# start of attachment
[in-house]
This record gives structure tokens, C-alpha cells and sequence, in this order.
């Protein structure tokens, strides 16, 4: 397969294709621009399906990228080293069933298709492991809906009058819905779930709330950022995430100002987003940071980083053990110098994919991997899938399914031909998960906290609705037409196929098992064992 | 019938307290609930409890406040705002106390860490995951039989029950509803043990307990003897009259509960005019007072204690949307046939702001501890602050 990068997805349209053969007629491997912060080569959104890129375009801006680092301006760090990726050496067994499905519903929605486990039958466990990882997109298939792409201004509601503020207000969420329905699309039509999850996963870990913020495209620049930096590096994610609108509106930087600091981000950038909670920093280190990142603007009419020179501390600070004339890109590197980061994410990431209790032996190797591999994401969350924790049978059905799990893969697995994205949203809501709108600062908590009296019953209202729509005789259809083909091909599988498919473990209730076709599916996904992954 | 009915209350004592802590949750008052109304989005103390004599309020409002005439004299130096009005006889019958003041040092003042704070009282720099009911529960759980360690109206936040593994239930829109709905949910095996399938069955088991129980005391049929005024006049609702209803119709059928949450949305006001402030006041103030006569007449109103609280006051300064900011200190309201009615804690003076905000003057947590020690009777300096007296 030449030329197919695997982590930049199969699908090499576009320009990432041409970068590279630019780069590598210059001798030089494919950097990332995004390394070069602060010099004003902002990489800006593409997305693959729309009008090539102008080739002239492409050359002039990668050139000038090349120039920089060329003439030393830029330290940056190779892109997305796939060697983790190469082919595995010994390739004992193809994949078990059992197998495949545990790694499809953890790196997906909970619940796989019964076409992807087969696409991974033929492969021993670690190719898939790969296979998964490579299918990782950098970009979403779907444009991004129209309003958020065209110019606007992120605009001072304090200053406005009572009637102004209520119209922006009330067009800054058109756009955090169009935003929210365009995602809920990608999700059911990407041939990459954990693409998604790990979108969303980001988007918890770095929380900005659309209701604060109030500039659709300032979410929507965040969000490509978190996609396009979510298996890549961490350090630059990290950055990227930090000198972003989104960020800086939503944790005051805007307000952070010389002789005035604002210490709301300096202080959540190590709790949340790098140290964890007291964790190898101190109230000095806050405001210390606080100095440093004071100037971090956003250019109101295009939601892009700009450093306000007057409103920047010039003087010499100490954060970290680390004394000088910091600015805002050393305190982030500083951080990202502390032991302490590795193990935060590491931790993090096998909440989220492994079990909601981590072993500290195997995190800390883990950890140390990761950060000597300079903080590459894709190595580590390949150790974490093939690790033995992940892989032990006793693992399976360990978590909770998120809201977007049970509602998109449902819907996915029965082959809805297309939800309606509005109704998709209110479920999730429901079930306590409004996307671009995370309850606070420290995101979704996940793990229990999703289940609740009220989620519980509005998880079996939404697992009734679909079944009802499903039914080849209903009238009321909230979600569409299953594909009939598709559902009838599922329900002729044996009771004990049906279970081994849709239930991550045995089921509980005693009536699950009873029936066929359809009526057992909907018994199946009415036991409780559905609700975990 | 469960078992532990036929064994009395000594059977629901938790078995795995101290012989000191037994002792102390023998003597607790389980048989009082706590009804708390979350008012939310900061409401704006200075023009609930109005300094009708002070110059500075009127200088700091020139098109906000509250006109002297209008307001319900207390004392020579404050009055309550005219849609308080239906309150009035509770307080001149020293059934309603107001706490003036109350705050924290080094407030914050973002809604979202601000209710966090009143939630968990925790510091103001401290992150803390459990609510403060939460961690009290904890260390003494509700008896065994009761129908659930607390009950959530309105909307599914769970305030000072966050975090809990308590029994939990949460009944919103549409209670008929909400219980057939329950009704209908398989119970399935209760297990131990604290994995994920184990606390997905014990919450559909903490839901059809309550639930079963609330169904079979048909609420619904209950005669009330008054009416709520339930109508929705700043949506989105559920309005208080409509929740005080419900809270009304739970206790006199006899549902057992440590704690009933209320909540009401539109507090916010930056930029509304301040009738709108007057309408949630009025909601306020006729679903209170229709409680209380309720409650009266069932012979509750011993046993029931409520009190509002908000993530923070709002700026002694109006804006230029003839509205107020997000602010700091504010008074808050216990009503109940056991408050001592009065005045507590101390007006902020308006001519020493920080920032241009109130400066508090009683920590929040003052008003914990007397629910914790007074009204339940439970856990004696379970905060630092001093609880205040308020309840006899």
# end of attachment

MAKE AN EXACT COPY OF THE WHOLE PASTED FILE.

[in-house]
This record gives structure tokens, C-alpha cells and sequence, in this order.
């Protein structure tokens, strides 16, 4: 397969294709621009399906990228080293069933298709492991809906009058819905779930709330950022995430100002987003940071980083053990110098994919991997899938399914031909998960906290609705037409196929098992064992 | 019938307290609930409890406040705002106390860490995951039989029950509803043990307990003897009259509960005019007072204690949307046939702001501890602050 990068997805349209053969007629491997912060080569959104890129375009801006680092301006760090990726050496067994499905519903929605486990039958466990990882997109298939792409201004509601503020207000969420329905699309039509999850996963870990913020495209620049930096590096994610609108509106930087600091981000950038909670920093280190990142603007009419020179501390600070004339890109590197980061994410990431209790032996190797591999994401969350924790049978059905799990893969697995994205949203809501709108600062908590009296019953209202729509005789259809083909091909599988498919473990209730076709599916996904992954 | 009915209350004592802590949750008052109304989005103390004599309020409002005439004299130096009005006889019958003041040092003042704070009282720099009911529960759980360690109206936040593994239930829109709905949910095996399938069955088991129980005391049929005024006049609702209803119709059928949450949305006001402030006041103030006569007449109103609280006051300064900011200190309201009615804690003076905000003057947590020690009777300096007296 030449030329197919695997982590930049199969699908090499576009320009990432041409970068590279630019780069590598210059001798030089494919950097990332995004390394070069602060010099004003902002990489800006593409997305693959729309009008090539102008080739002239492409050359002039990668050139000038090349120039920089060329003439030393830029330290940056190779892109997305796939060697983790190469082919595995010994390739004992193809994949078990059992197998495949545990790694499809953890790196997906909970619940796989019964076409992807087969696409991974033929492969021993670690190719898939790969296979998964490579299918990782950098970009979403779907444009991004129209309003958020065209110019606007992120605009001072304090200053406005009572009637102004209520119209922006009330067009800054058109756009955090169009935003929210365009995602809920990608999700059911990407041939990459954990693409998604790990979108969303980001988007918890770095929380900005659309209701604060109030500039659709300032979410929507965040969000490509978190996609396009979510298996890549961490350090630059990290950055990227930090000198972003989104960020800086939503944790005051805007307000952070010389002789005035604002210490709301300096202080959540190590709790949340790098140290964890007291964790190898101190109230000095806050405001210390606080100095440093004071100037971090956003250019109101295009939601892009700009450093306000007057409103920047010039003087010499100490954060970290680390004394000088910091600015805002050393305190982030500083951080990202502390032991302490590795193990935060590491931790993090096998909440989220492994079990909601981590072993500290195997995190800390883990950890140390990761950060000597300079903080590459894709190595580590390949150790974490093939690790033995992940892989032990006793693992399976360990978590909770998120809201977007049970509602998109449902819907996915029965082959809805297309939800309606509005109704998709209110479920999730429901079930306590409004996307671009995370309850606070420290995101979704996940793990229990999703289940609740009220989620519980509005998880079996939404697992009734679909079944009802499903039914080849209903009238009321909230979600569409299953594909009939598709559902009838599922329900002729044996009771004990049906279970081994849709239930991550045995089921509980005693009536699950009873029936066929359809009526057992909907018994199946009415036991409780559905609700975990 | 469960078992532990036929064994009395000594059977629901938790078995795995101290012989000191037994002792102390023998003597607790389980048989009082706590009804708390979350008012939310900061409401704006200075023009609930109005300094009708002070110059500075009127200088700091020139098109906000509250006109002297209008307001319900207390004392020579404050009055309550005219849609308080239906309150009035509770307080001149020293059934309603107001706490003036109350705050924290080094407030914050973002809604979202601000209710966090009143939630968990925790510091103001401290992150803390459990609510403060939460961690009290904890260390003494509700008896065994009761129908659930607390009950959530309105909307599914769970305030000072966050975090809990308590029994939990949460009944919103549409209670008929909400219980057939329950009704209908398989119970399935209760297990131990604290994995994920184990606390997905014990919450559909903490839901059809309550639930079963609330169904079979048909609420619904209950005669009330008054009416709520339930109508929705700043949506989105559920309005208080409509929740005080419900809270009304739970206790006199006899549902057992440590704690009933209320909540009401539109507090916010930056930029509304301040009738709108007057309408949630009025909601306020006729679903209170229709409680209380309720409650009266069932012979509750011993046993029931409520009190509002908000993530923070709002700026002694109006804006230029003839509205107020997000602010700091504010008074808050216990009503109940056991408050001592009065005045507590101390007006902020308006001519020493920080920032241009109130400066508090009683920590929040003052008003914990007397629910914790007074009204339940439970856990004696379970905060630092001093609880205040308020309840006899």